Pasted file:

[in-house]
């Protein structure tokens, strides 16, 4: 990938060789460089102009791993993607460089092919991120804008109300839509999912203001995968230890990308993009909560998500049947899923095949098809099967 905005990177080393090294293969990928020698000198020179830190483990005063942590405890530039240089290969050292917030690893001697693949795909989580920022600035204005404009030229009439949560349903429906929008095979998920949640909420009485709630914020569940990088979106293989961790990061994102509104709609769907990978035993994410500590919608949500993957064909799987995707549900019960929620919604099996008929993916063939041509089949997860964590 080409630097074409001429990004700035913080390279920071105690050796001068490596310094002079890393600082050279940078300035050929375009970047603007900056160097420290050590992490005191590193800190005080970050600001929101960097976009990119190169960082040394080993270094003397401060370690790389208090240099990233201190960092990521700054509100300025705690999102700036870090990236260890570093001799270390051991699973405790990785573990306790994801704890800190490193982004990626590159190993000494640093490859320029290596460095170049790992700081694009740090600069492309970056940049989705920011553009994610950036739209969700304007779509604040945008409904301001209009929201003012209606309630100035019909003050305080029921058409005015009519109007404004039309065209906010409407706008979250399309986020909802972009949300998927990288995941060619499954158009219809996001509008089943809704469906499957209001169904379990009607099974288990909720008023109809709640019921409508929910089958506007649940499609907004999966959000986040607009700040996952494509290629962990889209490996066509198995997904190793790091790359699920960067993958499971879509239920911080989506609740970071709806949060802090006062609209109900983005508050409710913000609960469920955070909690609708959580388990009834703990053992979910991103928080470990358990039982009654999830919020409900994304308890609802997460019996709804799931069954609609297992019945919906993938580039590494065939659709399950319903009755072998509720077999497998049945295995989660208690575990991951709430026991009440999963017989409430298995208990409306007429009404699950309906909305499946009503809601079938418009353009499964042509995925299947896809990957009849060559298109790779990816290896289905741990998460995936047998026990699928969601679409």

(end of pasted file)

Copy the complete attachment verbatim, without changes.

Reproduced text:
[in-house]
């Protein structure tokens, strides 16, 4: 990938060789460089102009791993993607460089092919991120804008109300839509999912203001995968230890990308993009909560998500049947899923095949098809099967 905005990177080393090294293969990928020698000198020179830190483990005063942590405890530039240089290969050292917030690893001697693949795909989580920022600035204005404009030229009439949560349903429906929008095979998920949640909420009485709630914020569940990088979106293989961790990061994102509104709609769907990978035993994410500590919608949500993957064909799987995707549900019960929620919604099996008929993916063939041509089949997860964590 080409630097074409001429990004700035913080390279920071105690050796001068490596310094002079890393600082050279940078300035050929375009970047603007900056160097420290050590992490005191590193800190005080970050600001929101960097976009990119190169960082040394080993270094003397401060370690790389208090240099990233201190960092990521700054509100300025705690999102700036870090990236260890570093001799270390051991699973405790990785573990306790994801704890800190490193982004990626590159190993000494640093490859320029290596460095170049790992700081694009740090600069492309970056940049989705920011553009994610950036739209969700304007779509604040945008409904301001209009929201003012209606309630100035019909003050305080029921058409005015009519109007404004039309065209906010409407706008979250399309986020909802972009949300998927990288995941060619499954158009219809996001509008089943809704469906499957209001169904379990009607099974288990909720008023109809709640019921409508929910089958506007649940499609907004999966959000986040607009700040996952494509290629962990889209490996066509198995997904190793790091790359699920960067993958499971879509239920911080989506609740970071709806949060802090006062609209109900983005508050409710913000609960469920955070909690609708959580388990009834703990053992979910991103928080470990358990039982009654999830919020409900994304308890609802997460019996709804799931069954609609297992019945919906993938580039590494065939659709399950319903009755072998509720077999497998049945295995989660208690575990991951709430026991009440999963017989409430298995208990409306007429009404699950309906909305499946009503809601079938418009353009499964042509995925299947896809990957009849060559298109790779990816290896289905741990998460995936047998026990699928969601679409």